This week, our team was thrilled to welcome four students from the IHP Social Entrepreneurship Program. The International Honors Program (IHP) focuses on Social Entrepreneurship: Technology, Innovation, Design and Social Change and is run by the School for International Training (SIT), based in Vermont.
Girl Up Initiative Uganda was identified by the IHP Social Entrepreneurship Program as an NGO suited for the students to learn about how organizations are addressing educational challenges in Uganda. Four students, three young women and one young man, visited our office and projects for two days to study our social model and understand how it directly impacts the lives of participants. They will write an in-depth case study assignment that will be shared with the GUIU team to allow us to continually improve our sustainability, scalability, and social impact.
On the first day, the students visited our office where they met with our staff members to learn about our approach to education for girls, young women, and youth. They also visited Mazuri Designs to learn about the social entrepreneurship section of GUIU and purchase one-of-a-kind clothing and accessories. Our team then accompanied them to St. James Bbiina Primary School where they met with 100 adolescent girls who are part of the Adolescent Girls Program and the Big Sisters Mentorship Program. Each student held small focus group discussions with the girls to explore the impact of the program in terms of knowledge, leadership skills, confidence, and self-esteem.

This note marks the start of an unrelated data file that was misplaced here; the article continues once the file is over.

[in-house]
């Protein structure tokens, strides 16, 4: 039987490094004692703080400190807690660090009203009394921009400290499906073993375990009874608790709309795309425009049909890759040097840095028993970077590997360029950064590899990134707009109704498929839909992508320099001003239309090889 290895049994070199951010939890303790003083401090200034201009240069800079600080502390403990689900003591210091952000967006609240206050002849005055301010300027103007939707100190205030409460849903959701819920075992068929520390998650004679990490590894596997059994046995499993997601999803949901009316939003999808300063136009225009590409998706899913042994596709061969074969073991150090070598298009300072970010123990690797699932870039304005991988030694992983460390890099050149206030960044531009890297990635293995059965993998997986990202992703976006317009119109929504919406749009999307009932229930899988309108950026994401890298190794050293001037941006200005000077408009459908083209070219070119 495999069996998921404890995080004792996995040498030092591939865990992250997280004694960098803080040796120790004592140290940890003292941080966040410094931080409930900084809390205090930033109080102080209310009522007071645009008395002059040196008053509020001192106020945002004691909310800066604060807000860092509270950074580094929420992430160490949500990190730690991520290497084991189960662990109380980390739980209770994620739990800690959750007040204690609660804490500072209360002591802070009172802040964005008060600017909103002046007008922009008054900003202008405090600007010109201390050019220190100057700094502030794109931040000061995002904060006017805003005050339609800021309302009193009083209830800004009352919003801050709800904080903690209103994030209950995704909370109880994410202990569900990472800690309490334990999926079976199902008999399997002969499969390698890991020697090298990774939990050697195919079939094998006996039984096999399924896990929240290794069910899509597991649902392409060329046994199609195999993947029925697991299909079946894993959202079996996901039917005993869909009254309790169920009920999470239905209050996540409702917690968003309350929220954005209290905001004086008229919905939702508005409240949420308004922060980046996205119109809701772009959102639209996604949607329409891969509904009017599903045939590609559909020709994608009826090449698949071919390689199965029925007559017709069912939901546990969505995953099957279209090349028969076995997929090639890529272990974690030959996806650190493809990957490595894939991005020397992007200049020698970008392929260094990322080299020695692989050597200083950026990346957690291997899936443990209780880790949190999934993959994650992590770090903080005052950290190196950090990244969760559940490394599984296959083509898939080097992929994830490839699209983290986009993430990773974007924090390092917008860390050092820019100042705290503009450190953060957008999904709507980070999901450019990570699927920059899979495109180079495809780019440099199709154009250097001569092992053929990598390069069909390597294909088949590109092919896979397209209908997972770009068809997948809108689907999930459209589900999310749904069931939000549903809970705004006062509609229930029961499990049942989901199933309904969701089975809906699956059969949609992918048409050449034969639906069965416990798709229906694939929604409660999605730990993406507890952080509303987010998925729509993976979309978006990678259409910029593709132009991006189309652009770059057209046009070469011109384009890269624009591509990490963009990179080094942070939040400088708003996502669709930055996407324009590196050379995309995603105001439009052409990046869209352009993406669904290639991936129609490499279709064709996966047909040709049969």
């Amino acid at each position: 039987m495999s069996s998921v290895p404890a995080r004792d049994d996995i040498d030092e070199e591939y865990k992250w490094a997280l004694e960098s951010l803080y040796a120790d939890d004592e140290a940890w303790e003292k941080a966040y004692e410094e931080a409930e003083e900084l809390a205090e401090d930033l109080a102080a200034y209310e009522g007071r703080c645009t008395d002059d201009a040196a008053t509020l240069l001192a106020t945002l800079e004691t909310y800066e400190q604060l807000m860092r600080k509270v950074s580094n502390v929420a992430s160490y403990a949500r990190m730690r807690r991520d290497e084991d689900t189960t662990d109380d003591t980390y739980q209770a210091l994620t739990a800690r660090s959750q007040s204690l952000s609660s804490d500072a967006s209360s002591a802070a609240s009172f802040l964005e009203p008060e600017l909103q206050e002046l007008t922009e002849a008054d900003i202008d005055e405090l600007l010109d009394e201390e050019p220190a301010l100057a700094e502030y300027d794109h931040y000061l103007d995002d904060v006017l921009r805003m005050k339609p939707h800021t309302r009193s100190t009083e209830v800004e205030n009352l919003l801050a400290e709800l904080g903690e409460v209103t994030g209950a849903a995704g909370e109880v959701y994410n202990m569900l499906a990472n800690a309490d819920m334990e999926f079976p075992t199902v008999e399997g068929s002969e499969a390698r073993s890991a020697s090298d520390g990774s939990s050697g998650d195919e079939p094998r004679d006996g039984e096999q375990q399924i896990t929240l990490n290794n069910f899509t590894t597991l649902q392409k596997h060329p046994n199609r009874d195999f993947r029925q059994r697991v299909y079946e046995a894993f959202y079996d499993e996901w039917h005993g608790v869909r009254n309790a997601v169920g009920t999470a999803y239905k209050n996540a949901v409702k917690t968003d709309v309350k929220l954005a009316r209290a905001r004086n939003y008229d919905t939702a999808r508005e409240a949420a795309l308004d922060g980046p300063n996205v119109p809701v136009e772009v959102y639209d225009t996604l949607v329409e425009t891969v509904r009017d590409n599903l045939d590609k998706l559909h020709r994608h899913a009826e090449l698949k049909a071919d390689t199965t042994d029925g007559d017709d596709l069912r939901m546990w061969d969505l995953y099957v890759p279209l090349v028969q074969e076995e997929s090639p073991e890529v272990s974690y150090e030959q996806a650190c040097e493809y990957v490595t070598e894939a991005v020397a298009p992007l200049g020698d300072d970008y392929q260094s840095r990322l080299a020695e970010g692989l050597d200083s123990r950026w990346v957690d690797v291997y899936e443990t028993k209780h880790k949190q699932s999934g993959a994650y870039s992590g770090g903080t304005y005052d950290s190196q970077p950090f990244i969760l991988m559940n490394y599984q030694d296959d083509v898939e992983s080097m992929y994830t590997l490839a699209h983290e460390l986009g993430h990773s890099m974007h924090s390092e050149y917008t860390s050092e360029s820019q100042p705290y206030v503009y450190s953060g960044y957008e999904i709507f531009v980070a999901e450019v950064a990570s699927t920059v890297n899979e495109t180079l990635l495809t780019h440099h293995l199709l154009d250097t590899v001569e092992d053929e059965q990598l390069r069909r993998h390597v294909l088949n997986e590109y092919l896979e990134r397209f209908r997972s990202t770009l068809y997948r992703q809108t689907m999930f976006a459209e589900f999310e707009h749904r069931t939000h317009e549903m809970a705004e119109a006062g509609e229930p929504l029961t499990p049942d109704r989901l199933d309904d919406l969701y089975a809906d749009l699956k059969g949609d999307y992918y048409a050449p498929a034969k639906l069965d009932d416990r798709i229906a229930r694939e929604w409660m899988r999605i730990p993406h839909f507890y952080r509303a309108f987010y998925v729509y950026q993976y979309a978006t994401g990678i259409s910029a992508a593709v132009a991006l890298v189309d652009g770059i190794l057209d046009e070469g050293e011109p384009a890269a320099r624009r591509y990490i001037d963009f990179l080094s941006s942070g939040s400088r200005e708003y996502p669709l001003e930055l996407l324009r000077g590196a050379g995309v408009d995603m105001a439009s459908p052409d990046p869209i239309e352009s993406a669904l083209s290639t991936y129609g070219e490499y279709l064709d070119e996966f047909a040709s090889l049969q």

The second day we took the students to witness community education on sexual and reproductive health and rights (SRHR) in action. Tusitukirewamu, one of the youth drama groups that we work with under the Ni-Yetu Youth Program, led a forum theatre performance in a busy area in the Acholi quarter. Drumming was used as a mechanism to attract youth to the performance to see what was happening. It even worked to attract volunteers who were working in a school nearby. After the performance, the group leader facilitated a post-performance discussion to answer any questions the audience had, provide more information, and dispel any myths that remained. To close off the day, the four students joined us to a peer-to-peer outreach session led by the peer educators. There they were able to experience the value of informal educational spaces and what types of information are shared in these spaces.
All of us at Girl Up Initiative Uganda were pleased to welcome the four students from the IHP Social Entrepreneurship Program to study our different approaches to education. We look forward to more opportunities to share our model and learn from one another!
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